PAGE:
A quick guide to USB 3.0
What is it?
USB 3.0 is the next generation of the Universal Serial Bus technology. It was first demonstrated at an Intel developers conference way back in September 2007, where its fast transfer speeds where first shown off to the public. News of this technology has recently been picking up more and more headlines of late, as it’s been said the first test specification is finally close to completion and manufactures are starting to talk about its arrival and benefits.
The key feature of USB 3.0 is that it’s been touted as being ten times faster in transferring data, as compared to the current USB 2.0 standard. That along with the connectors being backwards compatible, so there will be no need to throw away, replace or learn about something new in a hurry.
What are the variations of the technology?
There really aren’t any variations that have been made public to date on the next version of USB and we don’t expect there will be either. It will be as standard as the common place single connecting port of a USB 2.0.
On the inside however, it’s all changed. There’s a new bus or circuitry for handling the increased data speeds, that’s known as SuperSpeed. The cables are said to have changed on the inside too, with four additional wires being included making the cables themselves a tad thicker. As far as the preliminary images of the connectors go, they look no different to the normal USB ports seen around today – the connector design will support existing technology and current cabling too.
Why should I care?
USB 3.0 is said to be capable of delivering transfer speeds of 5 Gigabits per second, whereas USB 2.0 is only capable of 480 megabits per second. That’s more than ten times the speed of existing USB 2.0 which is a tad old in itself, as it’s now been with us for over 8 years replacing the older standard of USB 1.1.
5 Gbps is the theoretical maximum speed of USB 3.0 which translates to 0.625 Gigabytes per second, in rough calculations. Transferring a full 25GB Blu-ray movie across this next generation setup should take just 70 seconds – clearly highlighting exactly how fast this will be in its data throughput and its overall uses all around.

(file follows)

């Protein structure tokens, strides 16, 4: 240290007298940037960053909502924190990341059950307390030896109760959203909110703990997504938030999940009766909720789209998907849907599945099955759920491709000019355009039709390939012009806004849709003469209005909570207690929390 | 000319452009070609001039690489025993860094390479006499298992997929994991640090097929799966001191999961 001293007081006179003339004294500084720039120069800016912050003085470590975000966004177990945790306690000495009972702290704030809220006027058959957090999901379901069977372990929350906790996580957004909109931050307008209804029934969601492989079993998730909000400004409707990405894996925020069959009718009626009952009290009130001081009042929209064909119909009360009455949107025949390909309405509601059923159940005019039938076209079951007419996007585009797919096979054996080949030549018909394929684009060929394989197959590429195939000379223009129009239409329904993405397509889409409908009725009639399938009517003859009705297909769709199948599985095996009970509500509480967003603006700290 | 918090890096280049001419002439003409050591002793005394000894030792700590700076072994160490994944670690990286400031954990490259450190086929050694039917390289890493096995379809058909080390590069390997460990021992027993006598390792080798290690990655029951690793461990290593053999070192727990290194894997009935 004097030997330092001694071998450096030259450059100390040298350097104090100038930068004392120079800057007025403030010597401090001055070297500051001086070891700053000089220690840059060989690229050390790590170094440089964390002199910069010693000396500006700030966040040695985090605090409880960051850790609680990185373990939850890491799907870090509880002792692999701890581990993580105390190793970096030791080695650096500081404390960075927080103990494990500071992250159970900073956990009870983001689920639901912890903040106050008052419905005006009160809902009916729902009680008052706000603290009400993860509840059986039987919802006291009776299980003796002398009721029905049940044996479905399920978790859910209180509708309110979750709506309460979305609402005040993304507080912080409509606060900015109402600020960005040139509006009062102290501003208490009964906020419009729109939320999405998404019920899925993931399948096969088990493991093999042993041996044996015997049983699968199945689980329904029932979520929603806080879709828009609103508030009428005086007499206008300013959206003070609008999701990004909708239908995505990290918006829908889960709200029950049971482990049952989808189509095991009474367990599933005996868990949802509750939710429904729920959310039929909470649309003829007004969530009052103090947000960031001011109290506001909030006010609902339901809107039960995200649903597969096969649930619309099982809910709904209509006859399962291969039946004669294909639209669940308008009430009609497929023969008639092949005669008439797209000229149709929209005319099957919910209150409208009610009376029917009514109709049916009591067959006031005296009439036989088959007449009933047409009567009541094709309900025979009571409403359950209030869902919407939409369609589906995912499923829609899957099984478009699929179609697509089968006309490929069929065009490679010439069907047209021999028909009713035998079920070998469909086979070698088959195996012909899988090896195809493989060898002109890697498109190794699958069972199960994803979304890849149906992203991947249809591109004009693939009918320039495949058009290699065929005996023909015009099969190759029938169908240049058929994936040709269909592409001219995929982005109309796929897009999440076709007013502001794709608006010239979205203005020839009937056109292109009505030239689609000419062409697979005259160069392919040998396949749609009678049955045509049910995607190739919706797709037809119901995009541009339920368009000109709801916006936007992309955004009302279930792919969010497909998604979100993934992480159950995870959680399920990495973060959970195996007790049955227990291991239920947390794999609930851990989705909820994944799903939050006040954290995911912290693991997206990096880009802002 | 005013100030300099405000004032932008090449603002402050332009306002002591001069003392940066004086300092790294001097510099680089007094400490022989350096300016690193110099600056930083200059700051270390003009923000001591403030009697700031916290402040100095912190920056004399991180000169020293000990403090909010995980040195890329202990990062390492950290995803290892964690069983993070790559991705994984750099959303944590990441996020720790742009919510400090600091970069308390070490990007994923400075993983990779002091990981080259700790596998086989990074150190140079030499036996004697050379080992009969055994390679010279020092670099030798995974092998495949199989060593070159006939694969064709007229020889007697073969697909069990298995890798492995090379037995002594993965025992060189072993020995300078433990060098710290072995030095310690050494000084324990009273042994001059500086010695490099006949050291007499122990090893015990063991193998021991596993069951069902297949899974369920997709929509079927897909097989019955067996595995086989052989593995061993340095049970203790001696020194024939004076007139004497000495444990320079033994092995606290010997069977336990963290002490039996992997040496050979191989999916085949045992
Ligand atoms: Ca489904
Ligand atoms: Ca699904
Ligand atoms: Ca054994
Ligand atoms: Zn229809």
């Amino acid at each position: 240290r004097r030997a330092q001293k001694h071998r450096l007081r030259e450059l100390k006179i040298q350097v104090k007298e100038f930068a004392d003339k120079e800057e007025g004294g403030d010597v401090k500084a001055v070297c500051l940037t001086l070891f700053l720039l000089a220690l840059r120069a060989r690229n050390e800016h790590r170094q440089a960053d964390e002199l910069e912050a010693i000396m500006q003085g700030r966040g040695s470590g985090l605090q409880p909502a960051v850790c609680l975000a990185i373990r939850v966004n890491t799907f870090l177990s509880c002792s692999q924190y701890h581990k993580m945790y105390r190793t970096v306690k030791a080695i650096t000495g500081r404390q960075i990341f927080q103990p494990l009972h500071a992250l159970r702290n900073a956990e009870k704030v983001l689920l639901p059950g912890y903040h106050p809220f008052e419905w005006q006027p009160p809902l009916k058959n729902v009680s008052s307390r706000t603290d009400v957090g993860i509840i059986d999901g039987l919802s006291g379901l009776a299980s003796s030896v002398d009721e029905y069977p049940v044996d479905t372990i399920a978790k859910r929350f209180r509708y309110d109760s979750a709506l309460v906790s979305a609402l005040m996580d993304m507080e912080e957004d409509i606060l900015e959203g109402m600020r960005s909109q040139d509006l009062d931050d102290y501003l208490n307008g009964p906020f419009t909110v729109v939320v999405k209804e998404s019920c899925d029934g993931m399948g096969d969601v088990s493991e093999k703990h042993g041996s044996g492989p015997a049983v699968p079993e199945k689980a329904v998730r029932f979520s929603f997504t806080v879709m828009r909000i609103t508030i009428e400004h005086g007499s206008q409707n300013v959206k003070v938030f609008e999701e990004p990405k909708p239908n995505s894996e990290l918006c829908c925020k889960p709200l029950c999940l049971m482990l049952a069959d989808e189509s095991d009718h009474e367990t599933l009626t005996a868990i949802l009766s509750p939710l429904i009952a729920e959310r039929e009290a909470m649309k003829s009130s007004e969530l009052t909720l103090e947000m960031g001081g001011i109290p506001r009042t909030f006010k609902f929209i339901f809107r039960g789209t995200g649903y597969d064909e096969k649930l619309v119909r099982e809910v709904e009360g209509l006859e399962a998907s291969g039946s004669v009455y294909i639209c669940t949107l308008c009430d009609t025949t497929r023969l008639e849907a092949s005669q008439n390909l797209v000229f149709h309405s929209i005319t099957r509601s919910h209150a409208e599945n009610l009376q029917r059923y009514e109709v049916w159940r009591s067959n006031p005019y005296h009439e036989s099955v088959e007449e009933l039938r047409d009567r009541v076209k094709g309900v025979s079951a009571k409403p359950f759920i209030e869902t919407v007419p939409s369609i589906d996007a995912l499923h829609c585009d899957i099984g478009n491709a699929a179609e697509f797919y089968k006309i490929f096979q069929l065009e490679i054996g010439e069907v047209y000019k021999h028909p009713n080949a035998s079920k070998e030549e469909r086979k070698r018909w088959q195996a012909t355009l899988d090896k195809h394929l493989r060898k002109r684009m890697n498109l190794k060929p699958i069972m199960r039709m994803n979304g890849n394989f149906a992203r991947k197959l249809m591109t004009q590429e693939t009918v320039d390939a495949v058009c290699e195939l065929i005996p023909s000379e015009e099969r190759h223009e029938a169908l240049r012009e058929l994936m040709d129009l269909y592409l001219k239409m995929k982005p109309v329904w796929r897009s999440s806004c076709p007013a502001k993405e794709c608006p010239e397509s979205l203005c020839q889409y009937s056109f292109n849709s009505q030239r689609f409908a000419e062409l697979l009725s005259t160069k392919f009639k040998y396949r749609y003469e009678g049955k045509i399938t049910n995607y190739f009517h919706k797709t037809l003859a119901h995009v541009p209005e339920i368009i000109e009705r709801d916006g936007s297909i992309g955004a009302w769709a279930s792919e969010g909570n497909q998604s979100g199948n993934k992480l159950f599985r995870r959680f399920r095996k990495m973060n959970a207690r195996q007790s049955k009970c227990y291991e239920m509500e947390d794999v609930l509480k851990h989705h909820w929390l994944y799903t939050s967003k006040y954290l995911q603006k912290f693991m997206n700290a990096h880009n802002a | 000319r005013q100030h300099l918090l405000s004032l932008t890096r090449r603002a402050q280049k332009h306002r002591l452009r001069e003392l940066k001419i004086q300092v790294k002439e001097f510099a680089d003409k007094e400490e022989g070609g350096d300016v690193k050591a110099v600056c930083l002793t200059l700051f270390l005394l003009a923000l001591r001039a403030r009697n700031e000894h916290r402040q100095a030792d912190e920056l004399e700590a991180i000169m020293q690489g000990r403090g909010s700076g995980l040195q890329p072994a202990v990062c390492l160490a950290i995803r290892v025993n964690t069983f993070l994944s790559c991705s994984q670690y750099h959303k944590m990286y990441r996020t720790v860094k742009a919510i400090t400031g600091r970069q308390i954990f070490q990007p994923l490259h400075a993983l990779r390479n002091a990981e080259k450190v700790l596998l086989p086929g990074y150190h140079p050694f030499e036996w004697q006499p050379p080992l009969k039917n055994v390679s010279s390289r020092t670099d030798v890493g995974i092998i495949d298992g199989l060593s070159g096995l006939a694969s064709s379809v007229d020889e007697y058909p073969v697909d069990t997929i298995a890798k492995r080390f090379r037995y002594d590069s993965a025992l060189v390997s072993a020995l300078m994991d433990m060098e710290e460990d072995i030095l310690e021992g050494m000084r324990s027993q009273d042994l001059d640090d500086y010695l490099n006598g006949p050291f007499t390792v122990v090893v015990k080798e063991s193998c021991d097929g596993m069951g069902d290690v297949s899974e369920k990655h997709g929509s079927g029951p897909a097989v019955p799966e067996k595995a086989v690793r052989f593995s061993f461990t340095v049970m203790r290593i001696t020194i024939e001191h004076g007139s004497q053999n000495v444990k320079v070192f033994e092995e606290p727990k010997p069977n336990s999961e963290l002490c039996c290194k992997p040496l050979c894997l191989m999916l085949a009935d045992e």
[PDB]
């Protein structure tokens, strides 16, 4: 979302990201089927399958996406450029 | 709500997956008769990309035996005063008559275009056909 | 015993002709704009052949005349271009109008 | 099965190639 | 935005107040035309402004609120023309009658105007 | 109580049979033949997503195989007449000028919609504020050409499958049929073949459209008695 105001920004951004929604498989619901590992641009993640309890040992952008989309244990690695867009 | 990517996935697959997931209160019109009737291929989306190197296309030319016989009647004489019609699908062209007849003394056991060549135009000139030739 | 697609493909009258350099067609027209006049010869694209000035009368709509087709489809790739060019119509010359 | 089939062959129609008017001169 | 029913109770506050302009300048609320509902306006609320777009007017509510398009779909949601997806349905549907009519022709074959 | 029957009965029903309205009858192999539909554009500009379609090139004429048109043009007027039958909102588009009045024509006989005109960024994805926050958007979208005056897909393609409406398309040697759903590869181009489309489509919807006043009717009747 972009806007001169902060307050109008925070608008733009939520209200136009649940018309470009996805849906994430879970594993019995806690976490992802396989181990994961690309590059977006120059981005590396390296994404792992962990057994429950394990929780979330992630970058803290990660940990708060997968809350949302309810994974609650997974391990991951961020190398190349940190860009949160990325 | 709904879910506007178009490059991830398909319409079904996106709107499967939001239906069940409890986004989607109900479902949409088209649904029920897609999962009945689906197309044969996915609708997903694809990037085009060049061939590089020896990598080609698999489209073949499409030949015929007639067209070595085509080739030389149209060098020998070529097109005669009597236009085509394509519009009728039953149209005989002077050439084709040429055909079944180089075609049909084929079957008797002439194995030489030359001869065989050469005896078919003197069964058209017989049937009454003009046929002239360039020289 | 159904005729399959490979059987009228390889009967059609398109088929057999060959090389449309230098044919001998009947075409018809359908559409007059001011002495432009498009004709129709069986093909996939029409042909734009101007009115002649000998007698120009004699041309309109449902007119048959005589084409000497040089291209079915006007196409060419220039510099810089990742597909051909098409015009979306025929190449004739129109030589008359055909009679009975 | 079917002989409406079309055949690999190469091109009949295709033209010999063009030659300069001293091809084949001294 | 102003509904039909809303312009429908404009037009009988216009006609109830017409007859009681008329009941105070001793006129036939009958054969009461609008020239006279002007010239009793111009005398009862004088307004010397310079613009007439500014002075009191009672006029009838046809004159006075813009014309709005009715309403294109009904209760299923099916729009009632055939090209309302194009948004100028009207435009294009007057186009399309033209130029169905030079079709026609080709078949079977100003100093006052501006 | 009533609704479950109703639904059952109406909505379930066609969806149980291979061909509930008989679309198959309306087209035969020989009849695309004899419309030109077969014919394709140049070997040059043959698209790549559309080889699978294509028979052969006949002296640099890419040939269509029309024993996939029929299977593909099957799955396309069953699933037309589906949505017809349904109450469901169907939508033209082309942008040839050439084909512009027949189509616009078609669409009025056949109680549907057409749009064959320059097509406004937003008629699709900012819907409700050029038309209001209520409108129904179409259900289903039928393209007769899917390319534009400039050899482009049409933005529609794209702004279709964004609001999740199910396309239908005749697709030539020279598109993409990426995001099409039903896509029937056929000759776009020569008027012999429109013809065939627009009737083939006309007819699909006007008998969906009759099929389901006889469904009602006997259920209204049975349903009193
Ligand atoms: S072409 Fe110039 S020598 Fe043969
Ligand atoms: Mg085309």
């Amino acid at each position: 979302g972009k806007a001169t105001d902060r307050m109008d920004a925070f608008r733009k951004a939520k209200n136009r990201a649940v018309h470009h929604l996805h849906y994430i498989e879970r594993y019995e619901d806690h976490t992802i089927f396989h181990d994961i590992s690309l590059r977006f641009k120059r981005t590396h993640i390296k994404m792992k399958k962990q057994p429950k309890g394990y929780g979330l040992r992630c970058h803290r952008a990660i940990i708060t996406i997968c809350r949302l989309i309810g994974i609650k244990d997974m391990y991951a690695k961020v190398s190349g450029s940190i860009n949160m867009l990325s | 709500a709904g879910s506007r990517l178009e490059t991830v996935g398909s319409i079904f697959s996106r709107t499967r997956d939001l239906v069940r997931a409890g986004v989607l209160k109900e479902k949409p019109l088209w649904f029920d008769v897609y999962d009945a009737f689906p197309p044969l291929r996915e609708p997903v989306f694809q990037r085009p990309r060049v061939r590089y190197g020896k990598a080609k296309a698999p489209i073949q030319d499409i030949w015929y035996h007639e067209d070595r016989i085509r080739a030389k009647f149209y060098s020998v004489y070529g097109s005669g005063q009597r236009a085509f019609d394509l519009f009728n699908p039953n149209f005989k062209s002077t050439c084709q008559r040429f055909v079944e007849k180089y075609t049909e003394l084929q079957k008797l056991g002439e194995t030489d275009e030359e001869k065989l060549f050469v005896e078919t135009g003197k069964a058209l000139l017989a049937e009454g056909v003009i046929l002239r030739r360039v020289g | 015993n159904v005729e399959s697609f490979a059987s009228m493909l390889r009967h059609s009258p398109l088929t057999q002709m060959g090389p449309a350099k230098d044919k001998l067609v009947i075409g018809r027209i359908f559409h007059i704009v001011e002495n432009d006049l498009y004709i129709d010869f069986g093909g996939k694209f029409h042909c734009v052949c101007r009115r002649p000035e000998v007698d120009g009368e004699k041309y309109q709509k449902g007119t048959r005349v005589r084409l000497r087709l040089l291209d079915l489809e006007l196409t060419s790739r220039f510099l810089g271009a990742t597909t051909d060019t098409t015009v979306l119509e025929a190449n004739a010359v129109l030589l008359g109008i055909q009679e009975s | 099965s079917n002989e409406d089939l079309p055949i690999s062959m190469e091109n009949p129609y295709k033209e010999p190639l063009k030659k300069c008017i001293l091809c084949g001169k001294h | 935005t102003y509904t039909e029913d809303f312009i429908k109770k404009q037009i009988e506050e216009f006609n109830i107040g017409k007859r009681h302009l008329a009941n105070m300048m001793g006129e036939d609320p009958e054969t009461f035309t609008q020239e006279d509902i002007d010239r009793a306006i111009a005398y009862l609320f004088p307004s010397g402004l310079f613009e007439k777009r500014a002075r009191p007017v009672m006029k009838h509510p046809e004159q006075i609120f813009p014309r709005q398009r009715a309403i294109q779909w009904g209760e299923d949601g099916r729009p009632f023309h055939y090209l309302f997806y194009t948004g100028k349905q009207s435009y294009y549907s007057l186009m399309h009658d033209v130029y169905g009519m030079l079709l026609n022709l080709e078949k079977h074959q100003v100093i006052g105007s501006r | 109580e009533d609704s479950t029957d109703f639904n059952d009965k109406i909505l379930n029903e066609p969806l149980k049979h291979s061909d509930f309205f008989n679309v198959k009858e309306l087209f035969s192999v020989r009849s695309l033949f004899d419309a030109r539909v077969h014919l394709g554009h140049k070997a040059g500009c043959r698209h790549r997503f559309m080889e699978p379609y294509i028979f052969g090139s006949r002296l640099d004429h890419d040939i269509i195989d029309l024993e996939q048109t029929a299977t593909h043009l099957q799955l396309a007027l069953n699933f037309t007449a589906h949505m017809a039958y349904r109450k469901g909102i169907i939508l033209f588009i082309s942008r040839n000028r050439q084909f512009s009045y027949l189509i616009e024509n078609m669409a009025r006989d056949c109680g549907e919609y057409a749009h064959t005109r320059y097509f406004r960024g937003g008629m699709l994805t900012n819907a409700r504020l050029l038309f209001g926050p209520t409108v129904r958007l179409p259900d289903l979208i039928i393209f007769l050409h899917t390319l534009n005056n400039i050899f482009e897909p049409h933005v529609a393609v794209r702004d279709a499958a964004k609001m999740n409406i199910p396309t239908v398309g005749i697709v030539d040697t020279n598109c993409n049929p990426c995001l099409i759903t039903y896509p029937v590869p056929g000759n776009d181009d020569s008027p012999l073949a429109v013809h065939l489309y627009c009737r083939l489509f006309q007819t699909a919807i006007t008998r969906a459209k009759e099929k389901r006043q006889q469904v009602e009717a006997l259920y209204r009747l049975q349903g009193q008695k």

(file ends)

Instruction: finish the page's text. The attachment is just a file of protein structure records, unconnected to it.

What's a good example in practice?
The technology is still in the early stages of being finalised, despite already being around for 2 years. In June this year manufactures will be officially testing out the specification, with a view to hopefully including this technology in their systems later on this year or early next.
We‘re expecting the initial uses of USB 3.0 to be largely in the field of heavy data transfers, due to its throughput capabilities. External hard drives or very large high Terabyte sizes will undoubtedly capitalise on the standard’s fast speeds of delivery, and rightly so too.
Solid State Drives (SSD) could also benefit under the new standard, as the bottleneck (where it’s being held back from completing its true possible speeds) could go some way to being eliminated here. SATA - II drives and their native 3Gbps speeds could also benefit, as could the soon-to-be upcoming SATA 6 Gbps – SATA’s own next generation.
The current standards of digital media in recording devices are moving towards the high definition end of the spectrum, where USB 3.0 will surely be of use. The default standard around today is the measly 2.0 speed for transferring data, or the FireWire options both of which really do not measure up to USB 3.0. The vast amounts of media needed to be transferred for editing purposes, could take just moments on this new technology as compared to others around.
Is there a competing technology that I should be aware of?
As it stands today, there really isn’t a competing data transfer speed that will be up to matching USB 3.0 for the consumer in terms of speed or the possible amounts of data throughput.
The closest around is FireWire and its few standards, along with eSata. FireWire’s standards are noted as being 400 and 800 in their variations, with those speeds being around 400Mbps and 800Mbps respectively. On the horizon is said to be the FireWire S800T, S1600 and S3200, it’s been mentioned these are capable of 800 Mbps, 1.6 Gbps and 3.2 Gbps although there’s no news as to when they’ll be available.
What is in store for the future?
The draft ratification is said to be near completion and very close to being signed off. After this point is reached, we’ll start to see announcements from companies that are ready to start including the new standard within their systems, hopefully later on this year or early next year.
The first incorporators of this technology will most likely be the motherboard manufacturers such as ASUS and MSI, who are usually the first adopters of new standards and often lead the way for others. These systems will be off the back of the chipset companies such as Intel who will probably already be prepared to go to the presses around this time too, with their USB 3.0 technologies.
Following on from that stage are the peripheral manufacturers, these will be the next ones to utilise this new standard to the fullest by capitalising on the speed USB 3.0 will operate.
It’s been reported that Apple will be testing the specification during this summer, with rumours that Microsoft Windows 7 will also be addressing 3.0 straight from the box.
Seagate aired a prototype, at Las Vegas' Consumer Electronic Show (CES) in January, from the series of their best selling external hard disc drives, known as FreeAgent. This was running from USB 3.0, with the company Symwave’s SuperSpeed USB prototype controller. Alone this offered an example of exactly where the new technology will be placed and how it could be first implemented, whilst at the very same time highlighting who could be first to market with their drives.